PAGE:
Dean Devlin is a man who loves disasters and his work with Roland Emmerich has created some of the most clichéd disaster movies of all time such as the 1998 Godzilla and both Independence Day movies. Dean Devlin has also remained a producer throughout his career, but he has finally stepped into the director’s chair to craft his own disaster movie, Geostorm.
When catastrophic climate change endangers Earth’s very survival, world governments unite and create the Dutch Boy program: a worldwide net of satellites, surrounding the planet, that are armed with geoengineering technologies designed to stave off natural disasters. After successfully protecting the planet for two years, Dutch Boy begins to malfunction and leads to several unpredicted natural disasters. Two estranged brothers are tasked with solving the program’s malfunction before a worldwide Geostorm can engulf the planet.
The characters in the film, played by Gerard Butler and Jim Sturgess, didn’t feel very natural and lacked serious chemistry. Gerard Butler is supposedly the smartest man in the world and created Dutch Boy all by himself while Jim Sturgess plays his younger government affiliated brother. As much as I admire both actors, Butler and Sturgess didn’t sell their roles and were not very believable. The rest of the acting from Ed Harris and Abbie Cornish was very stiff and no one seemed very interested in appearing in this movie.
Devlin wastes no time in showing that he is borrowing techniques from his pal Emmerich. A lot of Roland Emmerich’s movies offer a large cast with many different revolving storylines for each of them. The cluster of characters always makes Emmerich’s films unbearable to watch at times. Devlin introduces plenty of characters which ensures that none of them has a compelling storyline. Geostorm has a large cast that includes Butler, Sturgess, Harris, Cornish, Andy Garcia, and Eugenio Derbez. With such a large cast of characters, I didn’t feel connected to any of them and not one of the characters has significant character development that would make them memorable.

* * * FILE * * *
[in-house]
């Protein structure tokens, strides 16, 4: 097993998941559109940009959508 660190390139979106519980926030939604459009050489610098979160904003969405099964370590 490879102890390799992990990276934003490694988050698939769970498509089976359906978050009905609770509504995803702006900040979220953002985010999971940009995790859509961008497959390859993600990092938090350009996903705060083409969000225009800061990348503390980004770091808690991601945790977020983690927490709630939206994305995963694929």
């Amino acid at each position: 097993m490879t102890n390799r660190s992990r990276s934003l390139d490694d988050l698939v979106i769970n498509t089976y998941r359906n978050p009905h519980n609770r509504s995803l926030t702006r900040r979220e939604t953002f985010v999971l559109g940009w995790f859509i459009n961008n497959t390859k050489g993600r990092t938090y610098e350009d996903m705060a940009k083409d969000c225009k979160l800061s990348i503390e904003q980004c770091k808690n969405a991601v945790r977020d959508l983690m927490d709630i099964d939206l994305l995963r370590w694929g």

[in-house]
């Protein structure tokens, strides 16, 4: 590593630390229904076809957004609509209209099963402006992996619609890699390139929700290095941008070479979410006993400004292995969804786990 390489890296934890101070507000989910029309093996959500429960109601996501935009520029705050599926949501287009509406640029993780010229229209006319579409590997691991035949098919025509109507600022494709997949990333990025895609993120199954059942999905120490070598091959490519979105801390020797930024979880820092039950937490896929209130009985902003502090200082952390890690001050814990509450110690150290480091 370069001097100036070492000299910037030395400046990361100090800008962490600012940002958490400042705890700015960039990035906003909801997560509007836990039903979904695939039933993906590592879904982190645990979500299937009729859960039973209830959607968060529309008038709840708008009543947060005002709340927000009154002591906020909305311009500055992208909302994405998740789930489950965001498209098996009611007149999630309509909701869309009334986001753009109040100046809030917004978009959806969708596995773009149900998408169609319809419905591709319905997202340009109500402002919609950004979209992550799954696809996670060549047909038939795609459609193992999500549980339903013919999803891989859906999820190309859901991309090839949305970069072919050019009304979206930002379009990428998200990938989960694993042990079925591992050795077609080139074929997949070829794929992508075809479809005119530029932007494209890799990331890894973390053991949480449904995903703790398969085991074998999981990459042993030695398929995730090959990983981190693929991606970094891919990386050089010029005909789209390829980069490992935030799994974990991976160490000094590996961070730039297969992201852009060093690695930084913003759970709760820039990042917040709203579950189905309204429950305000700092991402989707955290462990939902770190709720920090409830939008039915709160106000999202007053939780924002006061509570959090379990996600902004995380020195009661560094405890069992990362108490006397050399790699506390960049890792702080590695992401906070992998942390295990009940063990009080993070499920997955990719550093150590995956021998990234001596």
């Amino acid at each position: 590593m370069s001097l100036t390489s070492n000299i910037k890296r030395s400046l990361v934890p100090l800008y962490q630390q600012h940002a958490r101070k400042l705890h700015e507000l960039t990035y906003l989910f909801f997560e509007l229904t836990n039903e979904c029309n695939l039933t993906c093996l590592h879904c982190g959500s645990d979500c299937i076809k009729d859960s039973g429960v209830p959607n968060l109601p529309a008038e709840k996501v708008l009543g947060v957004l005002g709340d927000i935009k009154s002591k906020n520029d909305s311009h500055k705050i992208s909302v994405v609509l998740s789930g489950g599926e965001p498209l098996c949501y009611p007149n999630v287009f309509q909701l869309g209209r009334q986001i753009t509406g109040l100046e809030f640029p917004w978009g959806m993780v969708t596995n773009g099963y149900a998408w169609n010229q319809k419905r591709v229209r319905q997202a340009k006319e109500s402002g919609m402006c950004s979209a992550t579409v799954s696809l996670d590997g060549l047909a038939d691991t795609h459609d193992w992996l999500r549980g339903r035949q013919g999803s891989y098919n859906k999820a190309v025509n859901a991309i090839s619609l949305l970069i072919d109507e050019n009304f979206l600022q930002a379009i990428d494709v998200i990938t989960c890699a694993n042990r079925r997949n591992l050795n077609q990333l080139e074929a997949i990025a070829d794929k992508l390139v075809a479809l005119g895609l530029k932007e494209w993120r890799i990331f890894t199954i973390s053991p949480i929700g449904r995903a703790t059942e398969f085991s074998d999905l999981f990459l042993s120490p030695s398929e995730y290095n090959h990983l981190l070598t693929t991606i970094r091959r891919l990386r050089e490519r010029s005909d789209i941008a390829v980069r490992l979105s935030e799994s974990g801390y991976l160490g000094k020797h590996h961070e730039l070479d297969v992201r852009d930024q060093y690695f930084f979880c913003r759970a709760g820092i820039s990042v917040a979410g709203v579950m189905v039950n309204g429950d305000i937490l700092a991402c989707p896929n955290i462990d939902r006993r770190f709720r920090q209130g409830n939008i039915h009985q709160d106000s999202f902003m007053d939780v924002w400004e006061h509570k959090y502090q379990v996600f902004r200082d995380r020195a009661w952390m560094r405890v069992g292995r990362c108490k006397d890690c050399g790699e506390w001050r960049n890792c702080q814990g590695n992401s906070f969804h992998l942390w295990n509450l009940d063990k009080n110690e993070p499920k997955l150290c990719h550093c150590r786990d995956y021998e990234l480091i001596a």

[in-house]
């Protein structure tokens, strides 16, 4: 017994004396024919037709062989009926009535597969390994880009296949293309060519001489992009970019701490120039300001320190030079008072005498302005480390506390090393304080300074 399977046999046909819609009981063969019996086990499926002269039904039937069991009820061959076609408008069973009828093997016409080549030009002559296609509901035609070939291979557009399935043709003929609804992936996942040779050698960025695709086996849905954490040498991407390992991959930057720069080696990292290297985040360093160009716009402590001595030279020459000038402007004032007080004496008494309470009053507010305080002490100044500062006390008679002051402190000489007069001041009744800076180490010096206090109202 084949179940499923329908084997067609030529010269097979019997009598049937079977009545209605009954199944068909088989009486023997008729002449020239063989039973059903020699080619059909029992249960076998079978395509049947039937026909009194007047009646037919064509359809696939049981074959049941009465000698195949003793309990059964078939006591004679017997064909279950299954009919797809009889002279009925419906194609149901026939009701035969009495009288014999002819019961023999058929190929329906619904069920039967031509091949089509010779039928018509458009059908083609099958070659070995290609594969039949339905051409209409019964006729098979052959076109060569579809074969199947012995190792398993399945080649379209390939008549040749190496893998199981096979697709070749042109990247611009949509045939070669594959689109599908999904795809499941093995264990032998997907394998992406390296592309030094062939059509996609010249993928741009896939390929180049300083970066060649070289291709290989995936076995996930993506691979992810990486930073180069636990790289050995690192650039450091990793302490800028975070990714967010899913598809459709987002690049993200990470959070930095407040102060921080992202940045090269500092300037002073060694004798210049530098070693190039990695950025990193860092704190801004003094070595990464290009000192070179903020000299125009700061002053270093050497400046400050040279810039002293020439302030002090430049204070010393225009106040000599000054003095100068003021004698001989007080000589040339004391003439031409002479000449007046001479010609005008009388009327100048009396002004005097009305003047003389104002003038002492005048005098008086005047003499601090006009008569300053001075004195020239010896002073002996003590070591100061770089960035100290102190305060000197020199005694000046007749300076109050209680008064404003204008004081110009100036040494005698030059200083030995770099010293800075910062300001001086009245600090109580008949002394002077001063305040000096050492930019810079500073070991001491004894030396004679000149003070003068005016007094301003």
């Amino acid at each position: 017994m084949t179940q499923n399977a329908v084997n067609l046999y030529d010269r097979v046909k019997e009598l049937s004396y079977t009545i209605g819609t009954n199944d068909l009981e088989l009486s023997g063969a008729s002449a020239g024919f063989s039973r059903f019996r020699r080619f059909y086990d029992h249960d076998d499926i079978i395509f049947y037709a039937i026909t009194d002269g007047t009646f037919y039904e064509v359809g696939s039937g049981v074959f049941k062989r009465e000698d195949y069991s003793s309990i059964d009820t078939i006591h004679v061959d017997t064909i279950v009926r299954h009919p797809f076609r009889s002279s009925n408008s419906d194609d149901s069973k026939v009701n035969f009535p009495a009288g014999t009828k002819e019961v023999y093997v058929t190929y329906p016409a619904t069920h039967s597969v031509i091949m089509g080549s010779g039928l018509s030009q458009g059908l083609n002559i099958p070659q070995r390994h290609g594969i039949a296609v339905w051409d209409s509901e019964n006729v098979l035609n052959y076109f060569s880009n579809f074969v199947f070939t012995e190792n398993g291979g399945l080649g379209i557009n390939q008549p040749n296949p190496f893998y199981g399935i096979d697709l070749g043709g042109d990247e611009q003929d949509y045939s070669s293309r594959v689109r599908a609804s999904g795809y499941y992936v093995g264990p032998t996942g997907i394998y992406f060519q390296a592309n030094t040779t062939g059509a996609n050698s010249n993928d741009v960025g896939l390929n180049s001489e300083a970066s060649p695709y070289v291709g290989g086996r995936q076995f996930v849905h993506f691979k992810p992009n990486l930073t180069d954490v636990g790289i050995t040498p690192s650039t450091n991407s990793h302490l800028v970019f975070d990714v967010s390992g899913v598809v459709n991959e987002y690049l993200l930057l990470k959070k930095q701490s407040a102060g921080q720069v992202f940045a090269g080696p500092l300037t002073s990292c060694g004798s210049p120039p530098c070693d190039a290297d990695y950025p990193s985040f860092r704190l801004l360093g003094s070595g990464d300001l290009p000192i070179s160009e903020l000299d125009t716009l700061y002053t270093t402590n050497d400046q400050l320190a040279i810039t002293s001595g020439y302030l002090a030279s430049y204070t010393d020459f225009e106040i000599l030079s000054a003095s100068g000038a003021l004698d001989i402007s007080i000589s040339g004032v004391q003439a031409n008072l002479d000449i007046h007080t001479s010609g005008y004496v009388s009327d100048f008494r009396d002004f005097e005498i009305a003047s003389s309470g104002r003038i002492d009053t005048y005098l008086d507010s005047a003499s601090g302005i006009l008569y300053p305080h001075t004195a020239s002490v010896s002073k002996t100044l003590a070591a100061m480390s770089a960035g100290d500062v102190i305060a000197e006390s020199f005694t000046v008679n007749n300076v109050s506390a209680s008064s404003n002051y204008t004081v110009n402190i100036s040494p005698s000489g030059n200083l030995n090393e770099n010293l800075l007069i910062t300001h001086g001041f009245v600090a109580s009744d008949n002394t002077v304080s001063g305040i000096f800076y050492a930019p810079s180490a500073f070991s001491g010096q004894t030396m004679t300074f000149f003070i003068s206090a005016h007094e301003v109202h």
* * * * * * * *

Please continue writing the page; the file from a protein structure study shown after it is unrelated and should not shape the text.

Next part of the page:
For a film being advertised as a disaster movie, I found there to be a surprising lack of natural disaster scenes in the film. The story focused on a government point of view that honestly made the natural disasters in the film feel less intimidating than they should. By focusing on the government and the malfunction of Dutch Boy, the storms, waves, and earthquakes lose all their effects. I love the idea of this network keeping the disasters at bay and I would have loved to see more disasters and the consequences of messing with mother nature. This movie would have easily been a thrill ride if it was a survival movie instead of a political thriller. I had no interest in who was controlling the disasters and the government conspiracy that piloted this plot.
For a film that had so many issues in its storyline and characters, I was truly impressed by the look of the film. The few disaster scenes that were in Geostorm looked stunning and were fun to watch. The film had an amusing ending that had plenty of high energy scenes wrapped in one, which should have been paced more throughout the movie. Dean Devlin was obviously inspired by Roland Emmerich in his visual effects.
Geostorm was a disappointment of a film that showcased an intriguing device that could easily play a part in our future. By focusing on the government aspect of the film, it didn’t allow for the disasters to play an important part in the movie. The visuals were outstanding but that wasn’t enough to hold this movie together.
Want to see Geostorm and judge for yourself? Click on the images below to buy your tickets now and be sure to come back and tell us what you thought!
Geostorm runs 1 hour 49 minutes and is rated PG-13 for destruction, action and violence.